Over in Parkersburg is the headquarters for a bureaucracy called the West Virginia Secondary Schools Activities Commission.

They set guidelines for competition among the state’s middle and high schools so that similar-sized schools play each other for state championships and everyone adheres to the same rules regarding the eligibility of participants.

The WVSSAC governs play in 19 separate sports (if you break out boys and girls separately).

And band.

The WVSSAC stages state championships in 19 separate sports.

But not band.

I point this out because it’s indicative of where the WVSSActivitiesC’s heart apparently lies.

That’s with athletics, not activities.

Consider that a year or so ago, the WVSSAC said it was poised to add a new sport to the array of interscholastic competitions in West Virginia: archery.

It’s a program that was nurtured into existence by the state’s Division of Natural Resources a decade or so ago and enough schools participate that the WVSSAC wants to take over and make it an official sport.

Sports editors (including our own Nick Carroll) regularly talk about whether the WVSSAC will add bowling, lacrosse, field hockey or some other sport next.

I think they’re missing the point.

What the WVSSAC needs to consider adding is oversight of and state competition in non-athletic areas. You know, the activities that are a part of the school experience that don’t involve athletic competition.

They could start by replacing the series of regional band festivals that culminate the school year each spring with regional contests and then a state championship.

It happens in other states. Our sports editor Nick Carroll says his alma mater in Indiana is as proud of its state band championships as it is of its football titles.

And by the way, band contests include not only performances by the entire band, but solo and ensemble contests too.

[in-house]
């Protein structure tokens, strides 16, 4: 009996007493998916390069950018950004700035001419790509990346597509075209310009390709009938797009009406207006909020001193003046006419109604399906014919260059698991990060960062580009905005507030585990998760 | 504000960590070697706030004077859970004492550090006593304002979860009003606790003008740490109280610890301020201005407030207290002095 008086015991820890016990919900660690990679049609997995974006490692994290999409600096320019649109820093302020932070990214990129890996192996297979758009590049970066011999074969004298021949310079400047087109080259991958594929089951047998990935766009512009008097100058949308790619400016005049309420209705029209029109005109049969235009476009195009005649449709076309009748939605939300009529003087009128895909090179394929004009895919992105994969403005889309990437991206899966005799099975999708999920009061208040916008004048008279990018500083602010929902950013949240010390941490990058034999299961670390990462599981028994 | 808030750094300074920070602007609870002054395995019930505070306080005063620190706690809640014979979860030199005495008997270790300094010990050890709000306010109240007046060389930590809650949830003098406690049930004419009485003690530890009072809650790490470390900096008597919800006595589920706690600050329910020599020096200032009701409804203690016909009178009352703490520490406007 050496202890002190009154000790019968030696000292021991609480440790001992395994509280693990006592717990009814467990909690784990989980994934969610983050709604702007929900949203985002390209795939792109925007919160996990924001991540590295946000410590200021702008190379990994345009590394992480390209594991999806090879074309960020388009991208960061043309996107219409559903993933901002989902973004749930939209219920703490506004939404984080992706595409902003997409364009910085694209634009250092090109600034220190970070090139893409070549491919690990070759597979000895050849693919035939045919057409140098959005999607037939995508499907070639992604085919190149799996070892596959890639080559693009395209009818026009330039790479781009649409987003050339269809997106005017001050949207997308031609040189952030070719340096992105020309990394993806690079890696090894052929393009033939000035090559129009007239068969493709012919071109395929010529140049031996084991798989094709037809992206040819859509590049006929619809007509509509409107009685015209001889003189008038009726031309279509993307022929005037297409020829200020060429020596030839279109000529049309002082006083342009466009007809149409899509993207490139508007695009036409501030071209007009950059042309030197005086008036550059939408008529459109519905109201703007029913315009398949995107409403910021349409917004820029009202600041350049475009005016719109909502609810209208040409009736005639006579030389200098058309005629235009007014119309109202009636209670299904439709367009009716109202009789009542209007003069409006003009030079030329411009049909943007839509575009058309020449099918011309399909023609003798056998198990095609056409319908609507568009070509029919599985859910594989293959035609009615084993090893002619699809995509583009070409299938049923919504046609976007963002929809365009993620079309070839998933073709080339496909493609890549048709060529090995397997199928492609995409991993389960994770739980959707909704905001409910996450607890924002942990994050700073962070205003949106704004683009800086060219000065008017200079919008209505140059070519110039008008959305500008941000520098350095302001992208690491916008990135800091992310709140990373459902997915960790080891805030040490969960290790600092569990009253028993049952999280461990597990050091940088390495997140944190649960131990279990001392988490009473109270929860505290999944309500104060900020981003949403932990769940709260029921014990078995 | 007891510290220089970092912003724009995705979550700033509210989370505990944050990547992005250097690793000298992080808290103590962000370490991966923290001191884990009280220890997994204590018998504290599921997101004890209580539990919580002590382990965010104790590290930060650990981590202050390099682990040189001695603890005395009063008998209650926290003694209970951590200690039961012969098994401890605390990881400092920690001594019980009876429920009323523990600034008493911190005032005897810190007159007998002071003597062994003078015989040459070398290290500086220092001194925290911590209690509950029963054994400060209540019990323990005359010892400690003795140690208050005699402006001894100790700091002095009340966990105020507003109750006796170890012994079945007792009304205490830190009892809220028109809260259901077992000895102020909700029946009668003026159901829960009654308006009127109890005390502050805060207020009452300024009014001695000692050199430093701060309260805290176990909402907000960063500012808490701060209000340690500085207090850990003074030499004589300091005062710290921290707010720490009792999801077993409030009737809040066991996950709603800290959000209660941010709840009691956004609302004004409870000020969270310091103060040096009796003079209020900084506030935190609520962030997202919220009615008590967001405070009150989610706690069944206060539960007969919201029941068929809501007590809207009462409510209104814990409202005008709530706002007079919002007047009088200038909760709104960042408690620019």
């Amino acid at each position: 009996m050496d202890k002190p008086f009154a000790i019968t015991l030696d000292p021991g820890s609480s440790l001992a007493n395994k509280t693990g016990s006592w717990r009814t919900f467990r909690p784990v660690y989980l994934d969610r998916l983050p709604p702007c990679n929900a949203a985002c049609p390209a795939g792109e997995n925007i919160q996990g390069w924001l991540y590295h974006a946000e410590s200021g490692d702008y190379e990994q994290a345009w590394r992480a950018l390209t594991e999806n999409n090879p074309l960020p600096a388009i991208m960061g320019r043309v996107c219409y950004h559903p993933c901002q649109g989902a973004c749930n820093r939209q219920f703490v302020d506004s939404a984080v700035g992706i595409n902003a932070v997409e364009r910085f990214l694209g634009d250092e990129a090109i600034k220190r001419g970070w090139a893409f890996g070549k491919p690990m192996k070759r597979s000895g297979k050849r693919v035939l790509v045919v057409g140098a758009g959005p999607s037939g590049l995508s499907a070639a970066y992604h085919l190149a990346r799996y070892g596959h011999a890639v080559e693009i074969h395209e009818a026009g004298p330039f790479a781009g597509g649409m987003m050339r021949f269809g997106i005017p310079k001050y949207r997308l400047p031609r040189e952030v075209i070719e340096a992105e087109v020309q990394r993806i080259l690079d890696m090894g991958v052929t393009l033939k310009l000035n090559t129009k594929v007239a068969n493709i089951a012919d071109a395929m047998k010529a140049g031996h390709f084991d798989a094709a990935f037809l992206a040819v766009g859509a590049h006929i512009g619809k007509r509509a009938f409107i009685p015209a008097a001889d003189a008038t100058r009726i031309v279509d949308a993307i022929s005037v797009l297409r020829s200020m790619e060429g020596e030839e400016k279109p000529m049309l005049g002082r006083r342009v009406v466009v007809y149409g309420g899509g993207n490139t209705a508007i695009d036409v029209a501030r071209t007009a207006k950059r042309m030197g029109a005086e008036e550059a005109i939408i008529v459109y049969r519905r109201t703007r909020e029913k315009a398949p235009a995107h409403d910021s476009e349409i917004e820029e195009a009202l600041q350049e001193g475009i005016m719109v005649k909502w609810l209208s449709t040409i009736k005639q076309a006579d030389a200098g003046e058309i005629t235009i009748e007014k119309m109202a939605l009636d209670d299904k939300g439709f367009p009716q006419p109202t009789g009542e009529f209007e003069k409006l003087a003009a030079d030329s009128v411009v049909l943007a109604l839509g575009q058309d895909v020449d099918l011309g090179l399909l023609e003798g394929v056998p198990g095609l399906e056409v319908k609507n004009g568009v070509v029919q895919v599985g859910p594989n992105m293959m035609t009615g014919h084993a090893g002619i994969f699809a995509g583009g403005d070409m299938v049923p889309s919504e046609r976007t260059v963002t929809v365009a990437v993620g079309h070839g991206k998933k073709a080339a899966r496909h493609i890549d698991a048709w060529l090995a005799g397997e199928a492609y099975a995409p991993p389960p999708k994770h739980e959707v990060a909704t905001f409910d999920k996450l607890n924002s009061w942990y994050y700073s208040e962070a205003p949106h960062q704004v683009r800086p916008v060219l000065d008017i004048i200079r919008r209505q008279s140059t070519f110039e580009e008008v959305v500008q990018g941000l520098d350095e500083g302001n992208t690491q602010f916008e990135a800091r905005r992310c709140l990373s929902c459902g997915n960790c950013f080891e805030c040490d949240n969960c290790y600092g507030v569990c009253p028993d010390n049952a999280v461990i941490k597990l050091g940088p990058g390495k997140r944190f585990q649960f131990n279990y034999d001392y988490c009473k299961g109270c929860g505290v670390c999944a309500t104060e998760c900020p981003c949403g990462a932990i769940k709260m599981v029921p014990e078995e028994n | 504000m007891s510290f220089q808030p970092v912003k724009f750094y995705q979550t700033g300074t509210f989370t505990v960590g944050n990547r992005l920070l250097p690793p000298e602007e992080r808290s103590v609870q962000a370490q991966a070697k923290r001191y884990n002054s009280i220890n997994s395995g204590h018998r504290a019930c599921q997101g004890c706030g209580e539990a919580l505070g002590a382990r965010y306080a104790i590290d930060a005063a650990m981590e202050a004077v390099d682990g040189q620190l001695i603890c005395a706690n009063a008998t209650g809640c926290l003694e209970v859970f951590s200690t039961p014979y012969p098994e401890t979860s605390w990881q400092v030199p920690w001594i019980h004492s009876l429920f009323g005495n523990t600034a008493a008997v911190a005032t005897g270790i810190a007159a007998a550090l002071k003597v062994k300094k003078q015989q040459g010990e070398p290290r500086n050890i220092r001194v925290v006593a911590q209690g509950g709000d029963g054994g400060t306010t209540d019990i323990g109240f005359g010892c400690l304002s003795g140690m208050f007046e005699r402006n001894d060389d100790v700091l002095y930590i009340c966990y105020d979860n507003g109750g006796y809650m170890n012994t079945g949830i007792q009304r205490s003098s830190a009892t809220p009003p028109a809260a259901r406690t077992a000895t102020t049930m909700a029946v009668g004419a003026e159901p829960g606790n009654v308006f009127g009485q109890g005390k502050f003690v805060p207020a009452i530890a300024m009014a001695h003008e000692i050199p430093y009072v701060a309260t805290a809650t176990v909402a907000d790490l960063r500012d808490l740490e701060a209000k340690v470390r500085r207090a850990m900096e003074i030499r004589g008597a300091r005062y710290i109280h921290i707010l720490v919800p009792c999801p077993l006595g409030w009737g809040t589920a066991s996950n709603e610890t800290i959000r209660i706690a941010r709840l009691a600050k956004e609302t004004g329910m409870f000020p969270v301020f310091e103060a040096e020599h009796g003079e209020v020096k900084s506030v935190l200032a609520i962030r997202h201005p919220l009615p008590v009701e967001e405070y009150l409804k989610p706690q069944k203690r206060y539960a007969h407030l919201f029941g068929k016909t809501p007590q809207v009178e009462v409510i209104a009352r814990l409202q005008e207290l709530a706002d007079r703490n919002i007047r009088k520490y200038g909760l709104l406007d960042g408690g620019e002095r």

How cool would it be to be home to the state’s top clarinetist? Or trombone quartet?

As cool as having the 195-pound state wrestling champion, that’s how cool.

But band should be only a start.

Choir is an easy step sideways. Do it just like band. Other states do.

My home state of Missouri has state championships in speech, debate and theater.

I had a lot of fun as a high school sophomore going to state after we won regional in one-act play. I had a proud moment as a senior advancing to state in one of the speech categories.

Highlighting the great achievers in those pursuits is just as important as showcasing the stud athletes on the football field or volleyball court.

How many of our West Virginia high school athletes are going to go on to play college ball? Or become pros?

I’ll bet you dollars to donuts that we have more who can make a mark in music, acting or a host of other activities.

By the way, Missouri has a scholar bowl. West Virginia’s Department of Arts, Culture and History stages a history bowl — for 8th-graders.

The WVSSAC’s competition net could be cast wide and it would only benefit students.

Instead we have a mishmash of opportunities conducted by a mishmash of groups. Science fairs are held up to a regional level by the Department of Education. Social studies fairs and young writers competition have a regional and state championships, also under DOE.

Math field day is a product of the state council of math teachers. Poetry Out Loud is a young program of the arts, culture and history folks. That same state office also has a marching band festival each fall in Glenville.

Then there’s the whole career-technical education field the WVSSAC could highlight instead of ignoring.

Wouldn’t it be cool to have about twice the activities the WVSSAC has now? Wouldn’t it be cool to have twice the kids involved and recognized — and motivated to excel in something beyond sweats?

The WVSSAC needs to become more than the cozy little coaches’ club it is now, fussing over the dominance of private schools over public ones in Class A basketball.

It needs to become a true activities commission and bring the framework, guidance and glory to other aspects of the school experience that it does to football, track and cheerleading.

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